The protocol is open (non proprietary), which means that its specification is in the public domain. The OSPF specification is published as Request For Comments (RFC) 1247. This has allowed vendors around the world to produce products and devices that fully support OSPF, without the need of paying any royalty licenses. This also played a major role in making OSPF as a widely acceptable routing protocol for small, medium and large networks.
The second principal characteristic is that OSPF is based on the SPF algorithm, which sometimes is referred to as the Dijkstra algorithm, named for the person credited with its creation.
The SPF algorithm calculates the shortest path by constructing a graph of the network, assigning costs to the links based on their bandwidth and determining the shortest path from each router to every other router in the network. The algorithm ensures that the path chosen has the lowest cost and that the route is loop-free, providing fast and efficient communication across the network.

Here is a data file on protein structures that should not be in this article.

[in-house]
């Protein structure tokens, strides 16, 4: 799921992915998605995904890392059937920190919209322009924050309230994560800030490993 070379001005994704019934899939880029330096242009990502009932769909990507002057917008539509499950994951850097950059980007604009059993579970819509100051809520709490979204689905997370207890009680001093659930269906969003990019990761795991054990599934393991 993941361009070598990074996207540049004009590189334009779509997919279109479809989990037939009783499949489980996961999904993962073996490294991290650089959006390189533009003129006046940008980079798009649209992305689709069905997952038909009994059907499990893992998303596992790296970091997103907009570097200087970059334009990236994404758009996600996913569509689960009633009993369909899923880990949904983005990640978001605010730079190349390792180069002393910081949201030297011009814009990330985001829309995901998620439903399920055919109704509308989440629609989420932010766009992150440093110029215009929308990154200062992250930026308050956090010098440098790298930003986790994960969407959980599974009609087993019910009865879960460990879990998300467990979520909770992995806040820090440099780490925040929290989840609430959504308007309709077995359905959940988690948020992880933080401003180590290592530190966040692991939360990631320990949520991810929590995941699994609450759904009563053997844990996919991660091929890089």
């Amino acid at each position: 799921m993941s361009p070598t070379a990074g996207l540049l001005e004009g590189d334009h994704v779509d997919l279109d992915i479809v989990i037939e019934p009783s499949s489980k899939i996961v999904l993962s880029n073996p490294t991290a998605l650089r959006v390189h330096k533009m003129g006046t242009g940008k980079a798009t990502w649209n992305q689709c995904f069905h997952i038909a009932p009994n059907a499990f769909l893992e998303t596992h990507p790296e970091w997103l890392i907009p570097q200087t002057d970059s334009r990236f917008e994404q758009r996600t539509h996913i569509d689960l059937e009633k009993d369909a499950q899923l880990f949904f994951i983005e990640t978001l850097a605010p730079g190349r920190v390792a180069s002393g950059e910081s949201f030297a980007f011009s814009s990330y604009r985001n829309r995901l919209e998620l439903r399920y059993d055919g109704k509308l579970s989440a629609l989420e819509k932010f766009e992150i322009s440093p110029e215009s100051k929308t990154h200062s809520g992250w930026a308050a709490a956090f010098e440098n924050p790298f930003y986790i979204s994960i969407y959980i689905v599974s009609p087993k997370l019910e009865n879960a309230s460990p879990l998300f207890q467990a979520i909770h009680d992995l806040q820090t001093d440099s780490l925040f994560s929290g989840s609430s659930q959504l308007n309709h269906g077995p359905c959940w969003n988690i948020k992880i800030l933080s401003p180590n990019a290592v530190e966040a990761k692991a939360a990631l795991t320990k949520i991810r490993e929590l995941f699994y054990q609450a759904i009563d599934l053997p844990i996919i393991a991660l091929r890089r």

The SPF algorithm also helps to ensure network stability and performance by quickly detecting changes in the network topology and recalculating the shortest path. When a change occurs, such as a link failure or a new link being added to the network, OSPF sends out Link State Advertisement (LSA) messages to inform all routers in the network of the change. The routers then use the SPF algorithm to recalculate the shortest path to the destination network based on the updated network topology. This ensures that the network continues to operate efficiently and that data is routed along the most optimal path.